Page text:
Author Topic: Strange A10 Crankshaft  (Read 1117 times)

Offline Swarfcut

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Re: Strange A10 Crankshaft
« Reply #15 on: 06.02. 2019 12:02 »
 Now you know what a small journal crank looks like inside.  As GB says, get that other plug out, the cavity behind it will also be well clogged up.
   The plugs were never (or rarely) removed for the oilway to be cleaned out, back in the day. The crank grinder took your money, and in a matter of a few short weeks there was a good chance you would be back again for another grind. In the Service Sheet, 206, Engine Dismantling, it gets just two short sentences, a matter of four lines of print.  Most owners, including me, looked at the plugs, reckoned they were in there for life, and just flushed it through with paraffin, little realising what was inside.

  As it is a rare crank I would only have it ground if the journals are worn or scored. If still within size and not worn oval (there is a suggested 2 Thou ovality limit) you may get away with just a  journal polish, which is the final stage in grinding a crank. Essential to ensure no sharp edge to the journal oil supply holes, a sharp edge will gouge a groove your new shells. Lots of information on the Glyco Bearings Website.

 Same with the timing side journal.  Only grind off the minimum to clean it up and go for a one piece custom bush, line bored to fit the crank.

 Swarfy.

Offline cyclobutch

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Re: Strange A10 Crankshaft
« Reply #16 on: 06.02. 2019 12:38 »
I don't think you can get extra torque output from a crank whether it's heavy or light, as in measured continuos torque output on a dyno.
The heavy flywheel does give extra momentum, which makes starting off without stalling easier. The downside is they are a little slower to rev up.
I once had an Ossa race bike that came with three external flywheels, two aluminium in different weights and a heavy bronze.
It had the bronze flywheel fitted, so I switched for the lighter al. job. It revved noticeably quicker, which was fun for awhile, but I soon tired of kickstarting it after multiple stallouts when used in stop start off roading. The bronze wheel went back on.

Glen

I also enjoy the extra engine braking of a lighter flywheel. Toying with having the flywheel lightened on my T3 when I pull it out in a couple of weeks time - and that's to speed up the gear change a little.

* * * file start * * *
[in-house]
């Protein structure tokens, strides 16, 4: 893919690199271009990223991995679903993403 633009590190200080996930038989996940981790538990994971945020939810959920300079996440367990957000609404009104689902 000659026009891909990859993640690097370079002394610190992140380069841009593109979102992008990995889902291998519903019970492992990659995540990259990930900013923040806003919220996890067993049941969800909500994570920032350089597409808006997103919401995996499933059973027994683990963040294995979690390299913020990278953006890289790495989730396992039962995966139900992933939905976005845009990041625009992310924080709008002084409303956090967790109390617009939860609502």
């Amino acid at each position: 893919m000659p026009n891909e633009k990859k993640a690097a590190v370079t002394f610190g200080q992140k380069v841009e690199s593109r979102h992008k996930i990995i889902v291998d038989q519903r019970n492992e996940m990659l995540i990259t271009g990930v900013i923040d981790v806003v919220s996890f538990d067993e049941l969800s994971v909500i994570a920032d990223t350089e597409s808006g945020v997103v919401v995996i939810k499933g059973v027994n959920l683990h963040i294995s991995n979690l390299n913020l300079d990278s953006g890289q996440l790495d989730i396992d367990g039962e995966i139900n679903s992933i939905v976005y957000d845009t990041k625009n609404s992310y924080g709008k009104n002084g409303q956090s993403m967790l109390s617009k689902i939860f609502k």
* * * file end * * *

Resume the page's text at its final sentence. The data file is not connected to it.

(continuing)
Various, including ...
'58 Iron Head Flash Bitza


Online berger

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Re: Strange A10 Crankshaft
« Reply #17 on: 06.02. 2019 16:16 »
well for anyone interested an A7 crank -10 thou weighs 14lbs and its flywheel without the 6 nuts and bolts is 8lbs- just thought I would mention it because no pub until friday *beer* A10 cranks are bigger too *smile*

Offline muskrat

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Re: Strange A10 Crankshaft
« Reply #18 on: 06.02. 2019 18:50 »
I lightened my A7SS racer crank by about 3 Lb. The flywheel looked like Swiss cheese. Revved out to 7500rpm very quickly. Needed a fist full to get off the line.
Cheers
'51 A7 plunger, '57 A7SS now A10CR, '76 XT500, '77 AG175 '83 CB1100F, '81 CB900F project.
Australia
Muskys Plunger A7

Offline Servodyne

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Re: Strange A10 Crankshaft
« Reply #19 on: 06.02. 2019 19:34 »
As GB says, get that other plug out, the cavity behind it will also be well clogged up.

Ok, You and GB are obviously correct, it's not worth the risk in trying to save any effort in removing the drive side plug. It's just that the timing side was such a pig to get out, hopefully the drive side won't be any more difficult.
The crank will need a regrind unfortunately, as it's around a thou under bottom tolerance on all journals. I'm just amazed that sufficient oil was able to get through at all and that the journals are as good as they are.
My plan for the crank was to replace the later one that's fitted to my 57 Spitfire even though it's post engine no CA10 SR.231 and has the correct crank fitted. I was going to upgrade it with billet conrods and raise the compression ratio from 8.25:1 to 9:1 with some new pistons that I've recently acquired, but after reading some of the comments re the heavy crank I might have a rethink.
Thanks for all the replies.
Jim
1957 BSA A10 Spitfire
1971 BSA A65 Firebird
1971 BSA A70 Lightning
1975 Norton Commando

Offline Swarfcut

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Re: Strange A10 Crankshaft
« Reply #20 on: 06.02. 2019 20:28 »
The remaining plug knows what's coming.....you will have no problem. If you sacrifice it, replacements are readily available.

 Swarfy.

Online Greybeard

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Re: Strange A10 Crankshaft
« Reply #21 on: 06.02. 2019 21:47 »
... replacements are readily available.
With hex sockets

Offline Servodyne

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Re: Strange A10 Crankshaft
« Reply #22 on: 07.02. 2019 12:57 »
As GB says, get that other plug out, the cavity behind it will also be well clogged up.
  Swarfy.
I'm really glad I listened to you two. I had to get a bit medieval with the drive side plug but it was well worth the effort. I had thought that if it was 1/4" all the way through, I should be able to clean it out good with a long 1/4" drill and hole brush. I didn't expect it to be 9/16 in diameter all the way to the flywheel from the drive side, so I would never have been able to clean it out properly. 
Good advice
Cheers Jim

1957 BSA A10 Spitfire
1971 BSA A65 Firebird
1971 BSA A70 Lightning
1975 Norton Commando

Online Greybeard

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Re: Strange A10 Crankshaft
« Reply #23 on: 07.02. 2019 17:22 »
 *smile*